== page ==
On March 1, 1889 an act was signed into law deeming the first formal United States Census enumeration, June 2nd, 1890, which went on to become known as the inaugural U.S. Census Day. Also in 1889, German immigrant Herman Hollerith patented his electric tabulating machine and in 1890 the US Bureau integrated use of the device into their day-to-day operations. Although, census data had been recorded since 1880, the electric tabulating machine allowed for greater amounts of data to be collected and a lesser amount of time needed to publish statistical reports. Various demographics including race, marital status and occupation became of interest to social scientists, particularly historians, who were looking to use the quantitative data to inform historical narratives such as Orville Burton’s In My House Are Many Mansions: Family and Community in Edgefield. It was during this time that digital history was used solely by academics and other professionals. As technology began to advance, accessibility to various digital mediums widened as well. This resulted in trained history practitioners, their audiences, and other untapped communities finding a means to exhibit and experience history through the use of computer technology. Although, some feel that this creates greater access to historic interpretation some, particularly within the field of history, feel it poses a threat to the trained professional’s exclusivity and authority.
In 2005, In My House Are Many Mansions’ author Orville Burton wrote an essay entitled The Growing Field of Digital History. In it, he chronicled the evolution of the medium and how it has been received by practicing historians. Contemporary developments began to occur around 1990, as “IT-savvy historians began using the Internet and World Wide Web as mediums for the teaching and researching of history” (Burton 2). Digital history today most commonly involves the use of computers, rather than in years past where technologies like the electric tabulating machine were used. The advent of home computers and consumer use products such as the Internet, has resulted in a conveniently accessible means to doing history. What exactly does “doing history” look like? Well, it’s the development of self-published books, interactive games grounded in the history of various forms of cultural music, or online libraries with extensive primary source catalogs. This creates an opportunity to develop various digital techniques to attract a variety of audiences to historical content. One of the more obvious uses is for an improved pedagogical experience. Many high school students view history class as an incubator for prescribed historical knowledge rather than a setting for reflection and interpretation, so digital history mediums provide an opportunity to reverse that effect. Yet, as Burton notes, if the instructor or teacher is uncomfortable with digital history formats, then he and his students will be disconnected. Being that this article is more than 10 years old, I am curious to know if there has since been a push to close the digital divide? Have scholars pursuing careers within the field of history been advised to garner the technological skills to perform digital history, as well?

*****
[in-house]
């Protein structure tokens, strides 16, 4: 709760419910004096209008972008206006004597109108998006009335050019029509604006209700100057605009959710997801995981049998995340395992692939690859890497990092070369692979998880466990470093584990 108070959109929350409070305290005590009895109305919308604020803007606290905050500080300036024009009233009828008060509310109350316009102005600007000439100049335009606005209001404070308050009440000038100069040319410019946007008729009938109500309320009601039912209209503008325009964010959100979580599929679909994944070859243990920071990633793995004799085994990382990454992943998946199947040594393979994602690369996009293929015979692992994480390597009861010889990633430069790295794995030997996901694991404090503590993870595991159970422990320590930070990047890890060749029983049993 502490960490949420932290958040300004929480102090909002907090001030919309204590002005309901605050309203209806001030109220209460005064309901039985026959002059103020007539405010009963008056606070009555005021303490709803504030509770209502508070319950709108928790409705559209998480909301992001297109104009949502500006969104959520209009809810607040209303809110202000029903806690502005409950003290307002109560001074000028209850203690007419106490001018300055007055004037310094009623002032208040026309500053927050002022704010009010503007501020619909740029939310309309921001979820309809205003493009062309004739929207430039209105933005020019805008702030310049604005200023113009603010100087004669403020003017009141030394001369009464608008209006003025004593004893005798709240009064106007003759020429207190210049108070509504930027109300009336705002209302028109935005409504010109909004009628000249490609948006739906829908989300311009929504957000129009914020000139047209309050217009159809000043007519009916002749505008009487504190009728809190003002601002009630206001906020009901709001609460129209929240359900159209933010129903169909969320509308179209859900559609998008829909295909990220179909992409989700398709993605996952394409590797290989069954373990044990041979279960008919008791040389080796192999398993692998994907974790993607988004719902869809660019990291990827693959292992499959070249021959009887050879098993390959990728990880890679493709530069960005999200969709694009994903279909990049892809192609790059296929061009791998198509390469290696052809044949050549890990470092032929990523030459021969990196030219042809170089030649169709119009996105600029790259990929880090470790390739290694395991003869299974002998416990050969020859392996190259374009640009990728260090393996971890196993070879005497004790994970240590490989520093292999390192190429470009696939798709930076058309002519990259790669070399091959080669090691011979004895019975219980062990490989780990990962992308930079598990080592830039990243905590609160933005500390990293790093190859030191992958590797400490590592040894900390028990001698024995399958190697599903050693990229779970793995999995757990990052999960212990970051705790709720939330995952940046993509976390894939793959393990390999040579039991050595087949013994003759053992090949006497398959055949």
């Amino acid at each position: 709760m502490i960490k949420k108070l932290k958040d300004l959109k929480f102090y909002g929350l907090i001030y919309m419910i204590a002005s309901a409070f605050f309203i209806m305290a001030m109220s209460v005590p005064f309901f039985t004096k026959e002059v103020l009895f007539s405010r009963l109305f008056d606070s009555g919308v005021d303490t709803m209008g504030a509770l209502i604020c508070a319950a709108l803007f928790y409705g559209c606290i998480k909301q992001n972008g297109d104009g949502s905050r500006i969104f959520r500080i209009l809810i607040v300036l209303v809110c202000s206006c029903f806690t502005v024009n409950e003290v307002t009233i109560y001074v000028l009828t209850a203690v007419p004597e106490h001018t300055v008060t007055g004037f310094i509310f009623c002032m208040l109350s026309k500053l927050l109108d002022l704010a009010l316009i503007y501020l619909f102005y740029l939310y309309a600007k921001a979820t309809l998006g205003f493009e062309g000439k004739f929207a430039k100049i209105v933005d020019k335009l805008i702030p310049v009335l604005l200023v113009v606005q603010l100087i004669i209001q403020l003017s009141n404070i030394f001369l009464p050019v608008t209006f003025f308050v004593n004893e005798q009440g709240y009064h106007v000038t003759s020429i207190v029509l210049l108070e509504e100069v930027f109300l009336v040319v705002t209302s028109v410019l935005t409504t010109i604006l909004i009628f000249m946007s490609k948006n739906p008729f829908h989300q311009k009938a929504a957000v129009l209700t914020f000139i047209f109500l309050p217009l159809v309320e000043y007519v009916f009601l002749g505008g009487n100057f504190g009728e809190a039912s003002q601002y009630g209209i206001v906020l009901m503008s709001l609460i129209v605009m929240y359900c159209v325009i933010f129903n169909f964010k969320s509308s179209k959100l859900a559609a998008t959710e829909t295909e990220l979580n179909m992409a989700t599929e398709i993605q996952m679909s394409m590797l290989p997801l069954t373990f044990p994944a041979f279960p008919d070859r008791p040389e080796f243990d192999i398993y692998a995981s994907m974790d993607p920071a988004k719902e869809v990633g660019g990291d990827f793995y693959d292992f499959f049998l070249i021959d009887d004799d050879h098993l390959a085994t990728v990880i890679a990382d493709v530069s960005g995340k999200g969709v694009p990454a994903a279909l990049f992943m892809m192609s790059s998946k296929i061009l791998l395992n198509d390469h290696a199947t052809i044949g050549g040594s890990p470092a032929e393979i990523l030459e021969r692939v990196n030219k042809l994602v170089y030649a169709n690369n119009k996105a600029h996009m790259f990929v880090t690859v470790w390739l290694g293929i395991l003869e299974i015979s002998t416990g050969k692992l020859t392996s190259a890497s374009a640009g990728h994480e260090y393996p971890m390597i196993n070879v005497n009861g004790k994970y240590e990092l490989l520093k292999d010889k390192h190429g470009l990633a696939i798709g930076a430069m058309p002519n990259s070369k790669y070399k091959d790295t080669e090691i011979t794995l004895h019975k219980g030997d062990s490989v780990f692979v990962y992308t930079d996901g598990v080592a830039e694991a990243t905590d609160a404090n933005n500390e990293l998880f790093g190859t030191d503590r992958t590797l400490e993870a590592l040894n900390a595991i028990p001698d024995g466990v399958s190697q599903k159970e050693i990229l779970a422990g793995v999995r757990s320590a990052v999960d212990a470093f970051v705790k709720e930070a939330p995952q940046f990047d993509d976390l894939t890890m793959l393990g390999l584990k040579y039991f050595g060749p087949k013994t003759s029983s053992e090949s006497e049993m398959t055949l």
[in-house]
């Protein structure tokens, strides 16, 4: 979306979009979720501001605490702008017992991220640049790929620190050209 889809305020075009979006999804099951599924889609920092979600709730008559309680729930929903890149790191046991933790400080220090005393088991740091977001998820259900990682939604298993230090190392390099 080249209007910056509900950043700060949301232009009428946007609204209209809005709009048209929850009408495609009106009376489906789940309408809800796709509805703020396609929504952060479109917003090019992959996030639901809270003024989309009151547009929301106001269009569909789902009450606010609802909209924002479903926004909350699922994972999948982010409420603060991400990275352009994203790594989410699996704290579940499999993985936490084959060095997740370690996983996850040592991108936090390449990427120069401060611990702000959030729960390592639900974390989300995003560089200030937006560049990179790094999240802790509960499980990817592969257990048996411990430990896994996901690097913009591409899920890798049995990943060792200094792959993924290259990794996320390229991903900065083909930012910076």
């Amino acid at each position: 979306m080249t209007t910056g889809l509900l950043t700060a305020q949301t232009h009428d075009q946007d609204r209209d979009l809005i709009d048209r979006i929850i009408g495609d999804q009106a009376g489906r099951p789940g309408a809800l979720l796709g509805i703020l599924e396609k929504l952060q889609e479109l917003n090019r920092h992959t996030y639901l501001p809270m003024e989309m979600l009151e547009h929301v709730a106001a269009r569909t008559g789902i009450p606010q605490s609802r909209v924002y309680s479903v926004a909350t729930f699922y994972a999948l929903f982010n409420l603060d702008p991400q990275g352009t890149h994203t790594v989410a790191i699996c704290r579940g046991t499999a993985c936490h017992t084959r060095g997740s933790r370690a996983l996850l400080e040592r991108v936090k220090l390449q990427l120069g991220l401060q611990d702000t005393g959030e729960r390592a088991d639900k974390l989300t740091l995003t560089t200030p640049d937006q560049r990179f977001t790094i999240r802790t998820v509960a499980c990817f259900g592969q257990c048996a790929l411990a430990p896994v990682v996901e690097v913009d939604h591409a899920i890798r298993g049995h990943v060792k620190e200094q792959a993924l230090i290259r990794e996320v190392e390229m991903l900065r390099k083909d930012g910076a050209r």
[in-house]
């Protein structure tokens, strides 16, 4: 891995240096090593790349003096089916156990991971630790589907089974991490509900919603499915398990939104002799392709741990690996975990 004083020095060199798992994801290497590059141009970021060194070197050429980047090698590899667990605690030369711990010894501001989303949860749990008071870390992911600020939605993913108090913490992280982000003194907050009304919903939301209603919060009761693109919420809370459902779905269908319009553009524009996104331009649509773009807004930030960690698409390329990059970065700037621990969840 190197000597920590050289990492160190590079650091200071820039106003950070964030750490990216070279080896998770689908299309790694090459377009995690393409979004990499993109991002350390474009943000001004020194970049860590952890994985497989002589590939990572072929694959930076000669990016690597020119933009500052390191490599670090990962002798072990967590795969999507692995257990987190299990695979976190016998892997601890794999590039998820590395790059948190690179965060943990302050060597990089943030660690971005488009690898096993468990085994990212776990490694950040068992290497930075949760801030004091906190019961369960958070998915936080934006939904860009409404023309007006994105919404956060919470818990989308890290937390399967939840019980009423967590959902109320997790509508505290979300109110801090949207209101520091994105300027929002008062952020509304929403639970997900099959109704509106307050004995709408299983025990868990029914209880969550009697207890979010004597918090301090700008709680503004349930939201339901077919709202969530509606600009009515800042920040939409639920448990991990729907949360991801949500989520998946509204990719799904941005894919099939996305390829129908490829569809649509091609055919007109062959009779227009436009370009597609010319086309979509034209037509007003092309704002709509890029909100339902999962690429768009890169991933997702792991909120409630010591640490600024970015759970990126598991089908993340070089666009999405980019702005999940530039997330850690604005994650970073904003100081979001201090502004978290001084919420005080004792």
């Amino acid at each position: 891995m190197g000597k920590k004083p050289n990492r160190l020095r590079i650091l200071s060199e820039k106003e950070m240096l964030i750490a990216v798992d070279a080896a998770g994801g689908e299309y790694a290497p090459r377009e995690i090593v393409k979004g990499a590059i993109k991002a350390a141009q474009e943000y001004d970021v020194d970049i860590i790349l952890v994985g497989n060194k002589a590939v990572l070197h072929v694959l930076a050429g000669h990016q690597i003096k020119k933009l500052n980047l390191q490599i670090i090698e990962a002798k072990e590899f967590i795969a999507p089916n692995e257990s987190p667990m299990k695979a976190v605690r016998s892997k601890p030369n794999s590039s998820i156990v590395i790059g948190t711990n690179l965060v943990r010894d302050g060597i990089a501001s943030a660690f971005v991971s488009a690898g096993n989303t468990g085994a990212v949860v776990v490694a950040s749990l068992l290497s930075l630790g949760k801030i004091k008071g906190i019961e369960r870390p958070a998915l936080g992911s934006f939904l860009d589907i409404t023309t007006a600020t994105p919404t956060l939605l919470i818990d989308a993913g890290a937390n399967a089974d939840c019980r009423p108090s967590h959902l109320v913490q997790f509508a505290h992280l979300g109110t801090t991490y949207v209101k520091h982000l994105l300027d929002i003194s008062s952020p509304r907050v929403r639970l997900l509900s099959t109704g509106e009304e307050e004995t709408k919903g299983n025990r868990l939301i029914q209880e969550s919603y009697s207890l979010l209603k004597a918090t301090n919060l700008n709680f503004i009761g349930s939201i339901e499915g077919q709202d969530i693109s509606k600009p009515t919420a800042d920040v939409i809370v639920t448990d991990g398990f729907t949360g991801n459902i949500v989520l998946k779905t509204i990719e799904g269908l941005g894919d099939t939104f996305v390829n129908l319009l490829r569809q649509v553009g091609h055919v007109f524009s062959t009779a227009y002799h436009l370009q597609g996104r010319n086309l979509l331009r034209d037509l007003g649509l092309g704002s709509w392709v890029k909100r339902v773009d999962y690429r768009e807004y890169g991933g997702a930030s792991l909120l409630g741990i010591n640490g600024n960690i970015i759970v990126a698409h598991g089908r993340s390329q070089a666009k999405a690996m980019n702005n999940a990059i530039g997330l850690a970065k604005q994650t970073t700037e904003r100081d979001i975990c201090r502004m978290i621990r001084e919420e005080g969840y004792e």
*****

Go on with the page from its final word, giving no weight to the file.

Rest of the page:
Written in 2011, Dan Cohen’s The Ivory Tower and the Open Web: Introduction, Burritos, Browsers and Books explores how the “the web’s radical openness has not only led to calls for open access to academic works” but it has lead “to a fully functional shadow academic system for scholarly research that exists beyond the more restrictive and inflexible structures of the past” (20). There was once a time when publishing companies and educational institutions were the primary means for disseminating historical research. Today, the do-it-yourself culture has also allowed for various “meaning-making” to take center stage on web-formats. People from all walks of life are reflecting on a number of historical subjects and are presenting them to public audiences via the web. Cohen follows the success of Nate Silver, a quantitative researcher who managed to insert himself in the secluded industry of journalism. Whereas, most of his counterparts had to endure years of academic training and professional experience, Silver was able to turn a consistent set of blog posts and an interest in burritos and politics into a “daily audience of 600,000” in 2008, which eventually lead to him securing a role as a political analyst with The New York Times. This bit of a Cinderella story can be inspiring to most but a threat to history and other trained professionals. The time, and in most cases the money, invested in acquiring the methodological and theoretical know-how to produce “authentic” historical works, can now be trumped by a person with winning subject-matter, consistency and a knack for marketability. I hope our class discussion will provide some insight as to how open web history formats can also be a threat to “true” or “factual” information.
“The Ivory Tower and the Open Web: Introduction: Burritos, Browsers, and Books [Draft].”Dan Cohen. N.p., n.d. Web. 27 Jan. 2017.
Burton, Orville. “The Growing Field of Digital History.” Chnm.gmu.edu. N.p., 2005. Web. 27 Jan. 2017.